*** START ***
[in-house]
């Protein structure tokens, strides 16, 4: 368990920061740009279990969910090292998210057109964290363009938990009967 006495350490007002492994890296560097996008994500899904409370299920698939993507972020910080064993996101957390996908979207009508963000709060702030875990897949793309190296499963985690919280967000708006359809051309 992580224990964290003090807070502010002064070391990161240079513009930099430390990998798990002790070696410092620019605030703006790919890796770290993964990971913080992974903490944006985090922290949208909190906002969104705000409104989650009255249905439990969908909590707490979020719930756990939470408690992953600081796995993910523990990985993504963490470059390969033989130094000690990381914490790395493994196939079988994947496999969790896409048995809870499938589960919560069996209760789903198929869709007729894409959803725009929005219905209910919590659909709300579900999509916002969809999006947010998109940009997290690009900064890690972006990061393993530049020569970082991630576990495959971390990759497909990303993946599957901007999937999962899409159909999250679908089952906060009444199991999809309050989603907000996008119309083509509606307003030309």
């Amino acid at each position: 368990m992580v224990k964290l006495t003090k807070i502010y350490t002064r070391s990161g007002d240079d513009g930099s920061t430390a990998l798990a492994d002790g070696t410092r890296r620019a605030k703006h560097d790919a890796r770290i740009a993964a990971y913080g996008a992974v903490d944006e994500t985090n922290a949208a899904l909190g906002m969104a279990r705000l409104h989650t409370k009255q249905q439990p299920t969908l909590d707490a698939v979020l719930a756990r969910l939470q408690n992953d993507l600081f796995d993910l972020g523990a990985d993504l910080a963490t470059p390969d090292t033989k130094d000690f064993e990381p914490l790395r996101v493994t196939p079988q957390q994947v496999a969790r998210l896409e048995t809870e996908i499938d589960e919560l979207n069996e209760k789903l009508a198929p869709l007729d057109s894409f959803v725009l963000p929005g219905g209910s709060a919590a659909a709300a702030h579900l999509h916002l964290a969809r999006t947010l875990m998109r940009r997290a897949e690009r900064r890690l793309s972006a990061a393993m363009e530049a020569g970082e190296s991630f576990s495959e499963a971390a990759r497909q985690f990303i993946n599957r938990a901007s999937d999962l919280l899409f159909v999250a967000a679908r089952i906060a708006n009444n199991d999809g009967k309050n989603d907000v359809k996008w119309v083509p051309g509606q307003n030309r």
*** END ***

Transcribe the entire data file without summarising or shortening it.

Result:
[in-house]
């Protein structure tokens, strides 16, 4: 368990920061740009279990969910090292998210057109964290363009938990009967 006495350490007002492994890296560097996008994500899904409370299920698939993507972020910080064993996101957390996908979207009508963000709060702030875990897949793309190296499963985690919280967000708006359809051309 992580224990964290003090807070502010002064070391990161240079513009930099430390990998798990002790070696410092620019605030703006790919890796770290993964990971913080992974903490944006985090922290949208909190906002969104705000409104989650009255249905439990969908909590707490979020719930756990939470408690992953600081796995993910523990990985993504963490470059390969033989130094000690990381914490790395493994196939079988994947496999969790896409048995809870499938589960919560069996209760789903198929869709007729894409959803725009929005219905209910919590659909709300579900999509916002969809999006947010998109940009997290690009900064890690972006990061393993530049020569970082991630576990495959971390990759497909990303993946599957901007999937999962899409159909999250679908089952906060009444199991999809309050989603907000996008119309083509509606307003030309």
């Amino acid at each position: 368990m992580v224990k964290l006495t003090k807070i502010y350490t002064r070391s990161g007002d240079d513009g930099s920061t430390a990998l798990a492994d002790g070696t410092r890296r620019a605030k703006h560097d790919a890796r770290i740009a993964a990971y913080g996008a992974v903490d944006e994500t985090n922290a949208a899904l909190g906002m969104a279990r705000l409104h989650t409370k009255q249905q439990p299920t969908l909590d707490a698939v979020l719930a756990r969910l939470q408690n992953d993507l600081f796995d993910l972020g523990a990985d993504l910080a963490t470059p390969d090292t033989k130094d000690f064993e990381p914490l790395r996101v493994t196939p079988q957390q994947v496999a969790r998210l896409e048995t809870e996908i499938d589960e919560l979207n069996e209760k789903l009508a198929p869709l007729d057109s894409f959803v725009l963000p929005g219905g209910s709060a919590a659909a709300a702030h579900l999509h916002l964290a969809r999006t947010l875990m998109r940009r997290a897949e690009r900064r890690l793309s972006a990061a393993m363009e530049a020569g970082e190296s991630f576990s495959e499963a971390a990759r497909q985690f990303i993946n599957r938990a901007s999937d999962l919280l899409f159909v999250a967000a679908r089952i906060a708006n009444n199991d999809g009967k309050n989603d907000v359809k996008w119309v083509p051309g509606q307003n030309r």